The Catalog To Date

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All of the mornings that started at 4 am. All of the times you shook your head as you typed away, alone, struggling to get that perfect paragraph, perfect sentence, perfect word. Through the untimely death of a dear friend. Through all of the self-doubt and gazing at the screen and wondering, “Is this worth doing?”

But there is a point to it all. Here’s the “R. J. Nello” Kindle titles listing on Amazon.com:

Screen capture of Amazon.com’s “R. J. Nello” Kindle page.

Three nearly 100,000 word novels each in 3 years has been a massive intellectual and life challenge. It began in late 2012, when I was feverishly tap, tap, tapping the first brainstorms of Passports sneakily on my laptop while sitting in front of the TV in our old house in Christchurch. (The first chapters I recall writing were the World Trade Center and subway chapters.) Because I wanted a “full book” well underway before I wanted to risk revealing to anyone what I was doing (in case nothing came of the initial writing), I told no one what I was up to for about six months.

Back then, I had not really imagined I would ever be here now. This may sound cheesy and “self-help-ish,” but it is true: if you believe in yourself and in what you are doing, keep at it, stay focused, and you can do what you set out to do. (Assuming your goal is within the realm of human possibility, of course.)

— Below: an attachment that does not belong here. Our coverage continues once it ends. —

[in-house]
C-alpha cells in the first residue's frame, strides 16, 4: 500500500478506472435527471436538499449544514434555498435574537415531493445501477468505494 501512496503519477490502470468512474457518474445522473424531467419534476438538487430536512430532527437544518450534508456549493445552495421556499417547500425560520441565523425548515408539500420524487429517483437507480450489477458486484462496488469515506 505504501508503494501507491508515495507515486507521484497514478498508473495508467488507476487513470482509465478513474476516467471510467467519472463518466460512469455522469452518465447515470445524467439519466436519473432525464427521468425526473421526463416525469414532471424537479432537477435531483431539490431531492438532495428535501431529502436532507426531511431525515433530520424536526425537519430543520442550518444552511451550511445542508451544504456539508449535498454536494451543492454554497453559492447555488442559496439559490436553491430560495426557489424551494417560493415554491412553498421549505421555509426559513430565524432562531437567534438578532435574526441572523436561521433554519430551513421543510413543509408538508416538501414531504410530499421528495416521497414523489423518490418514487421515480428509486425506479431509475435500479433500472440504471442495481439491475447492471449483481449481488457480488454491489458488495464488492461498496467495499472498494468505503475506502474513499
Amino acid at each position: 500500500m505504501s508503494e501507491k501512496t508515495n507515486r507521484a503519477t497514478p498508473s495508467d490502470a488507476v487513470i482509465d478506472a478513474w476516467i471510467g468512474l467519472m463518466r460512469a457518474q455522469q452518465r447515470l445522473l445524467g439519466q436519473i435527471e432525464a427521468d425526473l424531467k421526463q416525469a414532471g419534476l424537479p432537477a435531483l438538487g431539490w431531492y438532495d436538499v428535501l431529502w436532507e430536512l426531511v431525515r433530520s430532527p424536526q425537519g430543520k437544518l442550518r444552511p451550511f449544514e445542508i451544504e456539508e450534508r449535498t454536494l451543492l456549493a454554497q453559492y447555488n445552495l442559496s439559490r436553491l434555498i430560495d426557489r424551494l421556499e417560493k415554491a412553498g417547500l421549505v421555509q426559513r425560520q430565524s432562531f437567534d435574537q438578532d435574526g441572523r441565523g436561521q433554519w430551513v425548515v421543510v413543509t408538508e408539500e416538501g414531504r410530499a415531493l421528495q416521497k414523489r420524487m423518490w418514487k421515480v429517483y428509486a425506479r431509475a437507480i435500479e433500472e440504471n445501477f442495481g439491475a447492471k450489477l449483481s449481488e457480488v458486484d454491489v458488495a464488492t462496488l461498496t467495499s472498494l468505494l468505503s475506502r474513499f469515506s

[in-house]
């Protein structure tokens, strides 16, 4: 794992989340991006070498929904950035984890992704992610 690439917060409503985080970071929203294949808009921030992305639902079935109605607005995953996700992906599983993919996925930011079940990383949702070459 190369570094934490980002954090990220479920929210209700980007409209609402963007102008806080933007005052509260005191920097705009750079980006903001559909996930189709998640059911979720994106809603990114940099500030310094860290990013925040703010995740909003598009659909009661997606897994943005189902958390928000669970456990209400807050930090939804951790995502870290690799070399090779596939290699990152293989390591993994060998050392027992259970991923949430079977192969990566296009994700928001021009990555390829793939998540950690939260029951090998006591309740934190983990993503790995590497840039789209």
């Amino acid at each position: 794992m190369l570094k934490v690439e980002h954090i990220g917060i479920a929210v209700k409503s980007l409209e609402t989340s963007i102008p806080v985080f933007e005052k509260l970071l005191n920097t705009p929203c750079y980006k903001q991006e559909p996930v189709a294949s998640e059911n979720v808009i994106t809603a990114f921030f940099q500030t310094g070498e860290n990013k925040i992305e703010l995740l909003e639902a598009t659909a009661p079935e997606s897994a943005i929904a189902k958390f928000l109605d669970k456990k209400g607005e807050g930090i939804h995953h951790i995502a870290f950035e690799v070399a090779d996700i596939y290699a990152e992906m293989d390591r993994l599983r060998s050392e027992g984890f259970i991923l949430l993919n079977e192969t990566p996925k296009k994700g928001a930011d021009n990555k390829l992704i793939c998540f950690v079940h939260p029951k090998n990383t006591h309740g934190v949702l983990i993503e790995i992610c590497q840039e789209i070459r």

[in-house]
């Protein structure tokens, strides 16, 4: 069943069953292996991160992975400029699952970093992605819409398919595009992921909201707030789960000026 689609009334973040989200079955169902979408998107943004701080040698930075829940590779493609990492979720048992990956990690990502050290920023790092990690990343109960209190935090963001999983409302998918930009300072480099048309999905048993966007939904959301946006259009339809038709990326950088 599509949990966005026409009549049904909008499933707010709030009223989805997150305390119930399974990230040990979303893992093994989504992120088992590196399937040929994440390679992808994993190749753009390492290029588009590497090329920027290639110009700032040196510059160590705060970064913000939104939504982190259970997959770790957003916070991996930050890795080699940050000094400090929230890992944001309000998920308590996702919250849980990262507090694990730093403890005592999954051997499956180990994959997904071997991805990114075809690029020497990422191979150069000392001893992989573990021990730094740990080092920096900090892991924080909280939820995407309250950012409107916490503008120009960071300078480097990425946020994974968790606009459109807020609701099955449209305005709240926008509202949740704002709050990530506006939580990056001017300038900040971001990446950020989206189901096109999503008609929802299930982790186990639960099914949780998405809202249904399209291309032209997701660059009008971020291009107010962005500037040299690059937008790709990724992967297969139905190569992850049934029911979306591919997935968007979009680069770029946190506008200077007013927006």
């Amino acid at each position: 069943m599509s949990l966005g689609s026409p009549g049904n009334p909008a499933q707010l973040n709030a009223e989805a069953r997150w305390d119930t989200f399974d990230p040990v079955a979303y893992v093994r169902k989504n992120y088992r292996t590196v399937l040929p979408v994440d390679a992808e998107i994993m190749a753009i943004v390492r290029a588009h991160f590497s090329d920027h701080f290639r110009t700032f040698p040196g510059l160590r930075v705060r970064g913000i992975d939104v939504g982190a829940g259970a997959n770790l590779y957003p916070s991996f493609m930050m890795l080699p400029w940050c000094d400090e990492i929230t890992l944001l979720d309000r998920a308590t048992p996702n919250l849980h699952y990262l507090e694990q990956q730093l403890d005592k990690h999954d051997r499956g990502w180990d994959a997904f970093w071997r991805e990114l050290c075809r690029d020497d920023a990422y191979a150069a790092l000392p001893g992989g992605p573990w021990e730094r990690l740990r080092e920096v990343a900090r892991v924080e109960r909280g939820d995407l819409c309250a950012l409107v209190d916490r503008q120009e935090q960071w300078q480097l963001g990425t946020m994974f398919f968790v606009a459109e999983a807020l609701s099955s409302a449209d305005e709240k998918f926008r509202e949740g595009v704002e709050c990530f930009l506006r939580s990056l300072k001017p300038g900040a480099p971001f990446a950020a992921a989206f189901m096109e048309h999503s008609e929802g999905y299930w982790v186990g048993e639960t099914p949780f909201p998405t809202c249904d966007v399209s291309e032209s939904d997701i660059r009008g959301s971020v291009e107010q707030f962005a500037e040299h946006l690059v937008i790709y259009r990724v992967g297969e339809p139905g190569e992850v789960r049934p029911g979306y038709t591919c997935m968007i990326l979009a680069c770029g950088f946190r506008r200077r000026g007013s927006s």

There will be more to come, I hope. However, for now, I feel a sense of “satisfaction.” I have accomplished my interim aim.

Meaning if I never write another thing for publication, I could live with those three novels being my entire “catalog.” I’m comfortable with them, and proud of them as a personal writing “legacy.” They say what I want to say, in the way I want to say it – and, of course, above all I hope they are interesting, moving, and entertaining.

Free Stock Photo: Illustration of a desk.
Free Stock Photo: Illustration of a desk.

It’s easy to criticize, and, as the saying goes, everyone’s a critic. But writing novels has given me a new respect for novelists. (Including especially my HarperCollins published uncle.) Trust me, novel-writing isn’t a breeze – something you undertake on a whim. It’s all-consuming. I’ve thought about little else since 2012.

Uh, such big authoring questions aside, there’s other work to be done related to the soon to be released third volume, and I’ve waded through that since yesterday.

Check list. Let’s see, I’ve updated my Amazon.com and Amazon.co.uk author pages to reflect the Distances release date and “pre-order.” (As you see, I stuck the “pre-order” in the sidebar here – although I’m always a bit reticent about doing the likes of that. Other writers scream about their books, and – probably like you – I find that a turn off.)

I also updated Facebook (which is still new, and really just an adjunct to here so far, but that may change). I updated Goodreads (even though I’m not really active on it to date – but you never know, so…. WHAM! I updated it). I updated About.me (moving the release date to “November” from 2016). I also updated my Twitter profile (same change as About.me). And I updated my “About” page here on my main site – the center of my writing universe.

Hmm, I’m wondering if I’ve possibly overlooked anything? Authoring nowadays. All of the socially mediaing can be exhausting. ๐Ÿ˜‰

Have a good Wednesday! ๐Ÿ™‚

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